Germany’s plan to encourage car owners to ditch their gas-guzzlers to purchase newer, more fuel-efficient models was intended to lower pollution, boost the economy and put German car manufacturers back to work.
But so far, most of the government-issued $3,500 vouchers for new automobiles have been used to purchase foreign cars. One of the clear winners has been Skoda’s compact, fuel-efficient Fabia, manufactured in neighboring Czech Republic.
To be sure, Germans car dealers are selling more cars: Registrations for new vehicles in Germany were up 40 percent last month compared with the same period last year. But only 24 percent of the bonus money has been spent on German-made vehicles.
U.S. EPA has teamed up with other federal agencies to create “sustainable communities” by linking transportation planning with housing development and environmental protection in communities nationwide.
EPA Administrator Lisa Jackson announced today that the agency has entered the initiative announced earlier this year by Transportation Secretary Ray LaHood and Housing and Urban Development Secretary Shaun Donovan.
“The partnership recognizes that the work of our agencies is interconnected,” Jackson told a Senate panel today. “In designing or improving our communities to be sustainable for the long term, mobility, housing and environmental issues are entirely interconnected.”
Jet streams have enough wind to power the entire planet, so some far-sighted researchers are working on technologies — high-flying kites and floating turbines — that just might harness that power.
“High-altitude winds represent the largest highly concentrated form of renewable energy available on Earth, and if we could learn how to extract energy from winds and distribute it globally, we could potentially power all of civilization,” said Ken Caldeira, a climate scientist with Stanford University’s Carnegie Institution.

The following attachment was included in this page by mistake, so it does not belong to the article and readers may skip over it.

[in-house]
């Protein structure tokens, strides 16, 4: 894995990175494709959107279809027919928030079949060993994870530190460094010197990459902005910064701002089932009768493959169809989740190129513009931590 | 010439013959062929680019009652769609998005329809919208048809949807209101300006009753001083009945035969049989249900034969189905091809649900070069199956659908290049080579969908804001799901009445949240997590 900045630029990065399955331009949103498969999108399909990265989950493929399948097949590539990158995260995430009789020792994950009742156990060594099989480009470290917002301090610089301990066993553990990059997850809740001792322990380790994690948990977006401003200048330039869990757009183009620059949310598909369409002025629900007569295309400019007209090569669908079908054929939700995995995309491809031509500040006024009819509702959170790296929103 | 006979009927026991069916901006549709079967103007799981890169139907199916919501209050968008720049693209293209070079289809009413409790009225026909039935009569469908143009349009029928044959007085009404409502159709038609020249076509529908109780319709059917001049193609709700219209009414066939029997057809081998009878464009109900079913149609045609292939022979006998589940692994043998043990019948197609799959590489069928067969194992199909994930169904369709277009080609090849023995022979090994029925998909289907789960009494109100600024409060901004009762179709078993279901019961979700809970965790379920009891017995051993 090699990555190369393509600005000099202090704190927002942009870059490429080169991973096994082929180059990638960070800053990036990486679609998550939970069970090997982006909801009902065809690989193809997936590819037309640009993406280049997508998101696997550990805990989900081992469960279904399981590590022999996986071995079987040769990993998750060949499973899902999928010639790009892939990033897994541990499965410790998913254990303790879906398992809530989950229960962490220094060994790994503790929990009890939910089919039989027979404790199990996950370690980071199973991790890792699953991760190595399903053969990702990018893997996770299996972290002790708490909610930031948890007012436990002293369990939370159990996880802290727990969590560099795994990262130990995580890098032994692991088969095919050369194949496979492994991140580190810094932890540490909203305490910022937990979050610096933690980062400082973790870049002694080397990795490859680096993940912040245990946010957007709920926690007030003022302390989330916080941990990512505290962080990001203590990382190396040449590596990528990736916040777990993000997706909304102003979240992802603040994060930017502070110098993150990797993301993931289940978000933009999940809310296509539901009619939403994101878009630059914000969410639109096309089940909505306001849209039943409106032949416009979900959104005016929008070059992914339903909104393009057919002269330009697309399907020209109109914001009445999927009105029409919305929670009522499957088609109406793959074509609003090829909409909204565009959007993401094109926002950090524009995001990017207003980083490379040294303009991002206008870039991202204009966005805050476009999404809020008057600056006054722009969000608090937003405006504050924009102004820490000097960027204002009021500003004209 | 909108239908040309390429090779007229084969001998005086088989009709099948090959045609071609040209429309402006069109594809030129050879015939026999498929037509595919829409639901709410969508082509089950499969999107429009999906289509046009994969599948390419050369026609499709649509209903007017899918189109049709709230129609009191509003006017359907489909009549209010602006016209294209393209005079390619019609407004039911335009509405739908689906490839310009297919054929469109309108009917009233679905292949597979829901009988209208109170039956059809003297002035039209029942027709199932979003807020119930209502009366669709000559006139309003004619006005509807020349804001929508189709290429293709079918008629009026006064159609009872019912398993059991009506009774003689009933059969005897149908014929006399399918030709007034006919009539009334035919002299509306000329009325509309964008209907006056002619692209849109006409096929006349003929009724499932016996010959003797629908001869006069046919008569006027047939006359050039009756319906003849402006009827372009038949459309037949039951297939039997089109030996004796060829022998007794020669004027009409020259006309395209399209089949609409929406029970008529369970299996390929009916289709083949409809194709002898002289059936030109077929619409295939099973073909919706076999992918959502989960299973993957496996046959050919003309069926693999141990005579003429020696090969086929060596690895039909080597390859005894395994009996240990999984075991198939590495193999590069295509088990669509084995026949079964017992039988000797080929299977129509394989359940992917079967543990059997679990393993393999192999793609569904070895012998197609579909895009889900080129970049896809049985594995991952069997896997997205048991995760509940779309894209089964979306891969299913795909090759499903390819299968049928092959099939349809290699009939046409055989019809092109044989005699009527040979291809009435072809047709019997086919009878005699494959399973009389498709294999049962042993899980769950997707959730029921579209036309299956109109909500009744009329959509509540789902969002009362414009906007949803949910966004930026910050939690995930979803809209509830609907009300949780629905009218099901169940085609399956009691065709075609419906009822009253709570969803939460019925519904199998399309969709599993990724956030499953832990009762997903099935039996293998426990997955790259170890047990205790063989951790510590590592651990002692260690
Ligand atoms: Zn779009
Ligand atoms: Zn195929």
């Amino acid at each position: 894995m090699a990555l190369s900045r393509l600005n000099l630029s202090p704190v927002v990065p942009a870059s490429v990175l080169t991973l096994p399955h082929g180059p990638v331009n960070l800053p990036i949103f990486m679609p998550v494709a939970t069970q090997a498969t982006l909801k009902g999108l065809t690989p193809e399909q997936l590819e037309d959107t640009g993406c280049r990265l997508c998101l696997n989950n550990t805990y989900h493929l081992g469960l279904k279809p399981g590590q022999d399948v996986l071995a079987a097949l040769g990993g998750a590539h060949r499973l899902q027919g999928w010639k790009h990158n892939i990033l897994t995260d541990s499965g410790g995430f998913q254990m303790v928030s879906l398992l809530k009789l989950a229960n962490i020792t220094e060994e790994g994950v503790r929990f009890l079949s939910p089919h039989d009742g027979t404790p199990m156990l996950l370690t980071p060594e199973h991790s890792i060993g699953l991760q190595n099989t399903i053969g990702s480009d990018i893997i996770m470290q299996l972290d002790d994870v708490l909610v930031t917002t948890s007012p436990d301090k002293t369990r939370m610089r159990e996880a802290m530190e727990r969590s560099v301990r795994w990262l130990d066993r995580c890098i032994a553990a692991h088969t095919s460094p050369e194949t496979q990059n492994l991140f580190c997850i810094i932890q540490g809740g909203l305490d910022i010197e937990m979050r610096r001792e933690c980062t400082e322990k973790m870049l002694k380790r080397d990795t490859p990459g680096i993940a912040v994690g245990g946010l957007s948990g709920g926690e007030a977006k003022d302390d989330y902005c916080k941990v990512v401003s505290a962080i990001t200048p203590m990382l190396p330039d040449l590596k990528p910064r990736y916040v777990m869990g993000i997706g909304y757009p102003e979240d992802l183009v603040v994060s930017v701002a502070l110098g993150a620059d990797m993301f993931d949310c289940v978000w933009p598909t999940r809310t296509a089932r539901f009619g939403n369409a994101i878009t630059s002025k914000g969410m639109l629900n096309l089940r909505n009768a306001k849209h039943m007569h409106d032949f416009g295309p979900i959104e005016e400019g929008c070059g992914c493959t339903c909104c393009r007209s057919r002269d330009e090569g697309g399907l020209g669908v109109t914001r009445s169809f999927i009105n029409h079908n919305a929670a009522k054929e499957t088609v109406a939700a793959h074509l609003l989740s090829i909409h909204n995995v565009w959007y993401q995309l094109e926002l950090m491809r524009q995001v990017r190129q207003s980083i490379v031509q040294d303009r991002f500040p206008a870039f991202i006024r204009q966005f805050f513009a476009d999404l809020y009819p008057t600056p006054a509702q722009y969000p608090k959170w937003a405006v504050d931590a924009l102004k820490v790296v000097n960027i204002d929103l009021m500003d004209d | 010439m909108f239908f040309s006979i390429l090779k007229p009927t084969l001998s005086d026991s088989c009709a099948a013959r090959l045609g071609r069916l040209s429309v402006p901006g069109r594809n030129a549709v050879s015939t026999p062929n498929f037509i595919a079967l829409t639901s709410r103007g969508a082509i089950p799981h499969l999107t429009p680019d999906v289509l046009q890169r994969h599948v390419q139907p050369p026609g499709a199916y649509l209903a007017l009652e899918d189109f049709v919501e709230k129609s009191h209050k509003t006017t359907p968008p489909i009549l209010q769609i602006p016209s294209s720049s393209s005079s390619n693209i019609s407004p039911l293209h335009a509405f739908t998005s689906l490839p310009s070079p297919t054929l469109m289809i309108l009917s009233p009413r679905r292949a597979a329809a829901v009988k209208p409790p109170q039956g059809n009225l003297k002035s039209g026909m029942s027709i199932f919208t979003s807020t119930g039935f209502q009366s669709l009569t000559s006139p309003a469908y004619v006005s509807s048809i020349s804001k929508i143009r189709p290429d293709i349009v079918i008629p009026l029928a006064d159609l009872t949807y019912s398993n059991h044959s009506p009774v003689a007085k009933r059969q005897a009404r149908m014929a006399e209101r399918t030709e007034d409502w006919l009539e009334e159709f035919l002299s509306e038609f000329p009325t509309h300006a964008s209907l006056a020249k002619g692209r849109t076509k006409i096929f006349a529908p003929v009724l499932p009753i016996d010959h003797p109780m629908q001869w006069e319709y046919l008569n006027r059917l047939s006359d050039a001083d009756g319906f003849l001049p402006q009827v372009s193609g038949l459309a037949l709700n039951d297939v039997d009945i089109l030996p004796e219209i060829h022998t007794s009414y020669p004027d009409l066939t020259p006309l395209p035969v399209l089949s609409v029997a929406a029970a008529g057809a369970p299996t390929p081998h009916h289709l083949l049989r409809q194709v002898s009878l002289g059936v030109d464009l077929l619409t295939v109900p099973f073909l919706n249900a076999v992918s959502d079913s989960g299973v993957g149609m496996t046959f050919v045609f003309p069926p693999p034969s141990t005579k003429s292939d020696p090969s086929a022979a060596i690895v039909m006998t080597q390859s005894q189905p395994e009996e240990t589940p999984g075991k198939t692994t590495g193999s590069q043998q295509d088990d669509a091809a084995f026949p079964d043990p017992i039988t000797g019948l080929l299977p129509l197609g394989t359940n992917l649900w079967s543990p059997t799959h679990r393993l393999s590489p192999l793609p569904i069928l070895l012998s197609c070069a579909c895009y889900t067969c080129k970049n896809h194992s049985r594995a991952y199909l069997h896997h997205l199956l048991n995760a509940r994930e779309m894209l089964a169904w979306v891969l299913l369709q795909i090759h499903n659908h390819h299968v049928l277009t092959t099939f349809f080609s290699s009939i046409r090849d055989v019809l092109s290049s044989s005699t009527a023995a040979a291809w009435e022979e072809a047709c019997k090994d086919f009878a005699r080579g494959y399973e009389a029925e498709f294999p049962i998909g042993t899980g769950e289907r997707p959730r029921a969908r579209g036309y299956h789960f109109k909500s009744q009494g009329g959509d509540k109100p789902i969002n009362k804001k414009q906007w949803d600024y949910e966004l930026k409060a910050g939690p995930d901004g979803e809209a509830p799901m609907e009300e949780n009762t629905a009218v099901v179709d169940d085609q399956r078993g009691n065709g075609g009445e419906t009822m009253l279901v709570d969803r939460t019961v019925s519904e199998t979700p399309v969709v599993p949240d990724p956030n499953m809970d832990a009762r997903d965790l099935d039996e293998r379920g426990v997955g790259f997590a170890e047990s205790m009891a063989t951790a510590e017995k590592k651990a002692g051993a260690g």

Best suited for high-altitude wind development are population centers in the eastern United States and East Asia, according to research by Caldeira and Cristina Archer at California State University, Chico.
In a study published recently in the journal Energies, Archer and Caldeira report using historical data to conduct the first global assessment of high-altitude wind power.
How much usable energy do wind turbines produce? It is a question that perplexes engineers and frustrates potential users, especially on windless days. A study published this month in the International Journal of Exergy provides a formula for answering this vexing question.
Abolfazl Ahmadi and Mehdi Ali Ehyaei of the Department of Mechanical Engineering, at Iran University of Science and Technology-Arak Branch, in Arak, have investigated the “exergy” of wind power. Exergy is a term from thermodynamics that measures that the energy a system that is available to do work.
At a high-level conference in Bergen last month, the oil-rich Nordic nation announced that it will work with Britain to study how the base of the North Sea could be used for carbon dioxide storage for European countries. It will also allocate nearly $200 million toward carbon capture and storage projects in the European Union.
Although some environmentalists aren’t yet convinced of the long-term prospects of sequestering carbon dioxide emissions deep under the ocean, the idea has become something of a holy grail in the effort to stop global warming.